Sisterhood of the Traveling Chardonnay comes to Yellow Barn
ANN ARBOR, Mich.–Judi Schram’s What Am I Doing Here? now being staged at Ann Arbor’s Yellow Barn in a joint production of Theatre Nova and Papa Weez, starts with four mature, dressed-in-black women entering the stage holding full wine glasses, plus a bottle for refills during the show.
And just like that, as each actress took a seat in an armchair, I felt cozy and comfortable in the company of ladies I already liked.
Drawn from material published on Schram’s blog, “What Am I Doing Here?” is a reader’s theater show – with the actresses reading from scripts – that takes various aspects of aging as its subject.
Broken up into chapters like “Memory,” “Doctors,” “Technology,” and more, the 75 minute show is built on Schram’s lighthearted poems, written in the style and spirit of Shel Silverstein’s work (as she openly acknowledges early on). Dieting, Spanx, not recognizing yourself in the mirror, absent-mindedness, hot flashes, mammograms, taking care of children and aging parents simultaneously, HGTV binge-watching, and prescriptions are among the topics tackled, and projected illustrations from Schram’s book “Lights Out in the Attic” (another nod to Silverstein) provide the show’s visual backdrop.
A problem inevitably arises, though, when the poems, which share a common structure and tone, start to feel redundant. Yes, they address different subjects, but as each builds toward a kind of punchline, you can’t help but yearn for more variety and bite.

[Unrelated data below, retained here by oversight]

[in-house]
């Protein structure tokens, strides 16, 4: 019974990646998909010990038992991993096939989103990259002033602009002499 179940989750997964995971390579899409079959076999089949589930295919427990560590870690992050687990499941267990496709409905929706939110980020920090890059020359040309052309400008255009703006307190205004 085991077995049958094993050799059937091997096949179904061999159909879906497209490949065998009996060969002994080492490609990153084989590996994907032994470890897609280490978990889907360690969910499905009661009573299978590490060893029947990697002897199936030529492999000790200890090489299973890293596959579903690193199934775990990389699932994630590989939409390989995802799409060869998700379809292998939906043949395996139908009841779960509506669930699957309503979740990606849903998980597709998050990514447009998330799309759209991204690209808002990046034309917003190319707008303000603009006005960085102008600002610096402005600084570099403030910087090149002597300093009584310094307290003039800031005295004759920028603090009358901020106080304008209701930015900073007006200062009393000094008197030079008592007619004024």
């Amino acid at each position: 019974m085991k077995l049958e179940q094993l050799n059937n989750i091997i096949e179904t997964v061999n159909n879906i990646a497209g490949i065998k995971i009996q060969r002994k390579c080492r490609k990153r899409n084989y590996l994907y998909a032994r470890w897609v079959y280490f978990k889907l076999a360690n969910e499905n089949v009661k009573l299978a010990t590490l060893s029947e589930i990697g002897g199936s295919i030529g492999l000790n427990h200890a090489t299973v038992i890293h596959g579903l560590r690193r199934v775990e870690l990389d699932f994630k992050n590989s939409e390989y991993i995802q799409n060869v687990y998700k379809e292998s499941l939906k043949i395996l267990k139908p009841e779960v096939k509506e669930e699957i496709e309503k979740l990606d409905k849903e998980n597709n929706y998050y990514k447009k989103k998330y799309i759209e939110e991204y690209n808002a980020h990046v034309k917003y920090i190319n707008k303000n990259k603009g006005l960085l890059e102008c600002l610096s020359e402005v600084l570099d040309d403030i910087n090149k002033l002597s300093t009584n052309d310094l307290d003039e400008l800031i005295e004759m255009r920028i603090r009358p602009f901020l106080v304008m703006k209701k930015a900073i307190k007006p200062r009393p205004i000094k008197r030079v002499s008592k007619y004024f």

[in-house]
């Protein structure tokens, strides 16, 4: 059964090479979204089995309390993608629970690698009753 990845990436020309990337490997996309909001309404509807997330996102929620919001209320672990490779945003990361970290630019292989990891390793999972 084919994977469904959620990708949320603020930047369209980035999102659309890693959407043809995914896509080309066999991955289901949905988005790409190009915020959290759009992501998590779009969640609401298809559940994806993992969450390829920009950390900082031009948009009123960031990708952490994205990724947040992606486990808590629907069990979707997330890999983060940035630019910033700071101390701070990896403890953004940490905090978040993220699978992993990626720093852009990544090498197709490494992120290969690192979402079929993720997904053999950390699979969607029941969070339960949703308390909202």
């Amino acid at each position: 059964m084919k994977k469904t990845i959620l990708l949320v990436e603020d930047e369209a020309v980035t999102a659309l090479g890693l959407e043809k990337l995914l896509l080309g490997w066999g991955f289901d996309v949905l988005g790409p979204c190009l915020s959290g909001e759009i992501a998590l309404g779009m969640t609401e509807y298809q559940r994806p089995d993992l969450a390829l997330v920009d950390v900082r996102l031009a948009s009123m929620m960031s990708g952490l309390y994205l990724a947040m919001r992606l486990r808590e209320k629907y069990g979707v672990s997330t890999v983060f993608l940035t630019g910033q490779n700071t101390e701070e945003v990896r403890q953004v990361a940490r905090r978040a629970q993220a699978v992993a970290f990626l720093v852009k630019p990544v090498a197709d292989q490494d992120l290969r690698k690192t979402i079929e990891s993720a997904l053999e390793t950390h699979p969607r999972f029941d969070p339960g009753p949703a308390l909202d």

That said, the show’s four actresses – Nancy Cooper, Maggie Gilkes, Maureen Mansfield, and Maryann Tweedie – deliver the material with winning, sisterly charm, occasionally ad-libbing for laughs. On opening night, for example, as one performer read a poem that pondered the idea of attaching her oft-forgotten keys to a mitten clip, another actress drily interjected, “Oh, that would look good.”
These sparks of spontaneity provide the show with additional warmth, energy, and the scaffolding of female friendship. As these four women commiserate with each other, sharing war stories in the nurturing, teasing way that girlfriends do, they invite us in – and the invitation is hard to pass up.
Cooper acts as the show’s narrator, and for one poem about yoga, she leaves her armchair and executes the appropriate poses to comedic affect (and offers a refreshing visual change-up). She also delivers the play’s opening and closing monologues about being a Baby Boomer with appealing openness and goodwill.
So, “What Am I Doing Here?” directors Emily Pierce and Barbie Weisserman make some solid choices about how to make this reader’s theater show theatrical and enticing. And Schram’s play is pleasant enough “ladies’ night out” fare; but it ultimately lacks narrative urgency – a sense that this story must be told.
Because while lightheartedness has its charms and its place, too much of it begins to feel like a writer’s dodge to avoid a deeper, far riskier dive.